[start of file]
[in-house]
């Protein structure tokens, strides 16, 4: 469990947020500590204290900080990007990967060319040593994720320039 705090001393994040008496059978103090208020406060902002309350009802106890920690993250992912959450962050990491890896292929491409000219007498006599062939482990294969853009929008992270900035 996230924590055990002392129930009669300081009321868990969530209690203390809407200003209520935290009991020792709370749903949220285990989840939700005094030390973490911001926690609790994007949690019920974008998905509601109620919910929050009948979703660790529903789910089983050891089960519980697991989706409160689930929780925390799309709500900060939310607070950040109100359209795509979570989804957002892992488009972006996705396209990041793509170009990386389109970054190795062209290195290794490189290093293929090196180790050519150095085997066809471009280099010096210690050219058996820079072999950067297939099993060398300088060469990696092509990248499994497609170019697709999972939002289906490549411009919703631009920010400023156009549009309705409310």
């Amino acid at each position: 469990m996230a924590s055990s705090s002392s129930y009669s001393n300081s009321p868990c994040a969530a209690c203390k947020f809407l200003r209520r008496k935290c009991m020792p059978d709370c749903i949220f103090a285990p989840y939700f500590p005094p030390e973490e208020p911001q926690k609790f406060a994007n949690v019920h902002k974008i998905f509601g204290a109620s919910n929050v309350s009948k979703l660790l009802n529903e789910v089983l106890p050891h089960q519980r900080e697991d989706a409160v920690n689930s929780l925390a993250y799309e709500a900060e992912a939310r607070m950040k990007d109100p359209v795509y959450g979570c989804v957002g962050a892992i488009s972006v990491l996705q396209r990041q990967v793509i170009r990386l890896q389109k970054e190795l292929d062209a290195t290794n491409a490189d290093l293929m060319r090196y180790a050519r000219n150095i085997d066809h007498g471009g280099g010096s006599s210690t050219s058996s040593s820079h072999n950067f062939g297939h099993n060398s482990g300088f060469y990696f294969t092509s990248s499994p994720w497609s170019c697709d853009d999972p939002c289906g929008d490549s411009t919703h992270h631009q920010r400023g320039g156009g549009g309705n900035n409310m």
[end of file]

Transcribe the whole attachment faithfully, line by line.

[in-house]
């Protein structure tokens, strides 16, 4: 469990947020500590204290900080990007990967060319040593994720320039 705090001393994040008496059978103090208020406060902002309350009802106890920690993250992912959450962050990491890896292929491409000219007498006599062939482990294969853009929008992270900035 996230924590055990002392129930009669300081009321868990969530209690203390809407200003209520935290009991020792709370749903949220285990989840939700005094030390973490911001926690609790994007949690019920974008998905509601109620919910929050009948979703660790529903789910089983050891089960519980697991989706409160689930929780925390799309709500900060939310607070950040109100359209795509979570989804957002892992488009972006996705396209990041793509170009990386389109970054190795062209290195290794490189290093293929090196180790050519150095085997066809471009280099010096210690050219058996820079072999950067297939099993060398300088060469990696092509990248499994497609170019697709999972939002289906490549411009919703631009920010400023156009549009309705409310």
């Amino acid at each position: 469990m996230a924590s055990s705090s002392s129930y009669s001393n300081s009321p868990c994040a969530a209690c203390k947020f809407l200003r209520r008496k935290c009991m020792p059978d709370c749903i949220f103090a285990p989840y939700f500590p005094p030390e973490e208020p911001q926690k609790f406060a994007n949690v019920h902002k974008i998905f509601g204290a109620s919910n929050v309350s009948k979703l660790l009802n529903e789910v089983l106890p050891h089960q519980r900080e697991d989706a409160v920690n689930s929780l925390a993250y799309e709500a900060e992912a939310r607070m950040k990007d109100p359209v795509y959450g979570c989804v957002g962050a892992i488009s972006v990491l996705q396209r990041q990967v793509i170009r990386l890896q389109k970054e190795l292929d062209a290195t290794n491409a490189d290093l293929m060319r090196y180790a050519r000219n150095i085997d066809h007498g471009g280099g010096s006599s210690t050219s058996s040593s820079h072999n950067f062939g297939h099993n060398s482990g300088f060469y990696f294969t092509s990248s499994p994720w497609s170019c697709d853009d999972p939002c289906g929008d490549s411009t919703h992270h631009q920010r400023g320039g156009g549009g309705n900035n409310m």